News Story

Motorists Already Doing More For Roads Without Another Tax Hike

'Nothing?' Drivers paying $298 million more gas tax + $226 million more license plate tax in 2020

In a recent WKAR broadcast, reporter Jonathan Oosting of Bridge Magazine said this about efforts to spend more on Michigan roads:

— “Everybody knows some level of new revenue is gonna to be required here. I think Republicans know as well.”

— “If you are not fixing roads, they get more expensive to fix. ... The longer you don’t do anything, the harder it is to do.”

In August, MLive produced a video about Michigan’s roads. The news site’s Emily Bingham said in the video, “Bottom line, there’s a steep price to pay if you do nothing.”

The consensus of Michigan’s media establishment is that not raising tax rates is “doing nothing” to increase state spending on road repairs.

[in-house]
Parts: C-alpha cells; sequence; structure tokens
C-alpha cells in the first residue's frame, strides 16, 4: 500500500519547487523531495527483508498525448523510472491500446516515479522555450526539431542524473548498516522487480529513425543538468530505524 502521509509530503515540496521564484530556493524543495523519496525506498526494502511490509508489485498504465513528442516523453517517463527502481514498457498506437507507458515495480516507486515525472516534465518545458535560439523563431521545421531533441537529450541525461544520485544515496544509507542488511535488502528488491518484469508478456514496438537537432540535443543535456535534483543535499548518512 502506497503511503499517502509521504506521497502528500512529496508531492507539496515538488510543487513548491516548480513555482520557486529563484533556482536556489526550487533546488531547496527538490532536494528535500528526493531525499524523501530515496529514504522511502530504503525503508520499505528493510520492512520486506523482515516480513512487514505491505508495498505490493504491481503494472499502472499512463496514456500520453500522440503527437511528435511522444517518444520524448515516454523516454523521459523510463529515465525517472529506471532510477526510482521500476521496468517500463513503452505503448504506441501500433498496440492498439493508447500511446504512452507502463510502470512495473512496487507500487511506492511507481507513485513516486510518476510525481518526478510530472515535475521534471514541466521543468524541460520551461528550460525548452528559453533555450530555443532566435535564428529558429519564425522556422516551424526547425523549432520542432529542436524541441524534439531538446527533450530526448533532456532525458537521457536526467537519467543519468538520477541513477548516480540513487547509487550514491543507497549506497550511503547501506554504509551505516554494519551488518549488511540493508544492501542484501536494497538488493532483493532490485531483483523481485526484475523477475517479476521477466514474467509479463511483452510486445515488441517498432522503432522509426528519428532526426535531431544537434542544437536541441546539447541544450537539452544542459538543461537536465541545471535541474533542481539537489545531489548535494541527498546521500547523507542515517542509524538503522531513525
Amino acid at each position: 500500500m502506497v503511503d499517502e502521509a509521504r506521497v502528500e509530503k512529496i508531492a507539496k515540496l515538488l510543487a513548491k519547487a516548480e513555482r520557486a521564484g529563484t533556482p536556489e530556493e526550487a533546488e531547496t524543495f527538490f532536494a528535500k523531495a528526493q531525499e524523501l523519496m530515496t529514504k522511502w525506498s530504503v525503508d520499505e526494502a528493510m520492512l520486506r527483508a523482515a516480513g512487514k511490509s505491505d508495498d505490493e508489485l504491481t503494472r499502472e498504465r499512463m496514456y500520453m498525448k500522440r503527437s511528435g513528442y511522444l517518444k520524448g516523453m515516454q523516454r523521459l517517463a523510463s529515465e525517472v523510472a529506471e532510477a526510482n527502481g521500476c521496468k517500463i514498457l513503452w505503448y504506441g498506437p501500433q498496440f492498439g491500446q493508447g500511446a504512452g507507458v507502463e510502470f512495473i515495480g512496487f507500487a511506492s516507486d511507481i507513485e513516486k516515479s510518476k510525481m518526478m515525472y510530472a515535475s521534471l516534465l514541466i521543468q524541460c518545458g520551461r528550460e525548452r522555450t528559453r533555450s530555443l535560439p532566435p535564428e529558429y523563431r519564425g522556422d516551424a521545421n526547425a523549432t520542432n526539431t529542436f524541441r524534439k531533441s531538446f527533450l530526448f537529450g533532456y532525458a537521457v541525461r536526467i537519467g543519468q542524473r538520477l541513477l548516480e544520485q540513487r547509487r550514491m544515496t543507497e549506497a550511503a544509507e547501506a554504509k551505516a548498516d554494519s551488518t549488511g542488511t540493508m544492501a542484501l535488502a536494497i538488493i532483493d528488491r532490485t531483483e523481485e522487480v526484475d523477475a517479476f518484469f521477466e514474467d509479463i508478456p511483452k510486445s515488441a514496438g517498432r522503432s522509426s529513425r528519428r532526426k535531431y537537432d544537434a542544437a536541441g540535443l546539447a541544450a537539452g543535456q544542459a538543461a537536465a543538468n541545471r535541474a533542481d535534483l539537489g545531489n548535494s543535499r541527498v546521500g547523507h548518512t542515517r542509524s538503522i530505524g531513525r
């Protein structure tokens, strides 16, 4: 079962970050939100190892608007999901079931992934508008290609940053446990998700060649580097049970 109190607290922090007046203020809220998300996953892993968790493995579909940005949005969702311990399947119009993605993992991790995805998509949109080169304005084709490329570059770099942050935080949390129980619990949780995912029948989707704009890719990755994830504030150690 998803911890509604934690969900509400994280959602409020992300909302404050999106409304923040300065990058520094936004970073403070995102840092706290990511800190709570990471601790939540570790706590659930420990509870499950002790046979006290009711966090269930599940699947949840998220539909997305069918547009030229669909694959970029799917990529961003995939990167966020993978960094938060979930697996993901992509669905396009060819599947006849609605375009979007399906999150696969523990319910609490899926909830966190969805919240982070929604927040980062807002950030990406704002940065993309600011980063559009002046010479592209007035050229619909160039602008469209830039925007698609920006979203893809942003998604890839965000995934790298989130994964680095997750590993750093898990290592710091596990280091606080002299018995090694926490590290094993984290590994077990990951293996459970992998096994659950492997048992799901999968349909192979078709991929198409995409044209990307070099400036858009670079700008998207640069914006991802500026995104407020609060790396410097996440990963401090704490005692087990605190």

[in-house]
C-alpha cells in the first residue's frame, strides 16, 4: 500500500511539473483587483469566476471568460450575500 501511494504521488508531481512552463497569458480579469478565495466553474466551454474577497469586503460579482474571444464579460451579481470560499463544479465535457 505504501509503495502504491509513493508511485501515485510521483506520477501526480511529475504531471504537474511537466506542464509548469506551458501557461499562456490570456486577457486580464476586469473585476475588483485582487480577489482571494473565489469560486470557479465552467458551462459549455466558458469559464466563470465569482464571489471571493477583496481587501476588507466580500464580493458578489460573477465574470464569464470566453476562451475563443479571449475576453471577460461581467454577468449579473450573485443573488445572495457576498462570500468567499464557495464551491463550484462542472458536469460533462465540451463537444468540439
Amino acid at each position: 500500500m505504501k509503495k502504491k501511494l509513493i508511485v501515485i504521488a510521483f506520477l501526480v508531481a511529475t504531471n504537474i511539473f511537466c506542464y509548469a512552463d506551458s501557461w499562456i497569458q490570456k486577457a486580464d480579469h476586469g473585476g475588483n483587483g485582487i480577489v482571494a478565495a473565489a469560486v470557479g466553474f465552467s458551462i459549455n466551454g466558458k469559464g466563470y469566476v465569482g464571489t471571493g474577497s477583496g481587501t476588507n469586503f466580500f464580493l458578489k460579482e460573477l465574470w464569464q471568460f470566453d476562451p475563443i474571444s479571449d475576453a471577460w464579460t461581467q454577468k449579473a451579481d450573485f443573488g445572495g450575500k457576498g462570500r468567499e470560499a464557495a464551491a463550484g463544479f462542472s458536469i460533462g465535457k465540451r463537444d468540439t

But Michigan taxpayers are doing something about the state’s roads.

In 2015, the Legislature increased vehicle registration taxes, starting in 2017. That tax increase was projected to cost vehicle owners at least $226 million more in additional payments to the state this year.

Also in 2015, a motor fuel tax increase was imposed: 7.3 cents more per gallon for gasoline and 11.3 cents more for diesel. This is projected to cost motorists an additional $298 million this year.

Part of the legislative compromise that gained a majority for those tax increases was to allocate some of the future growth in state income tax revenue to roads. In 2019 the Legislature allocated $468 million from this tax for road repairs from the state General Fund.

Generally, money for Michigan roads passes through a state Transportation Fund, which is where revenue from the gas tax and vehicle registration tax goes. Transportation Fund revenue have grown from the equivalent of $2.3 billion current dollars in the 2011-12 fiscal year to $3.6 billion in the 2019-20 fiscal year, a 57% rise over eight years after being adjusted for inflation.

Michigan Capitol Confidential is the news source produced by the Mackinac Center for Public Policy. Michigan Capitol Confidential reports with a free-market news perspective.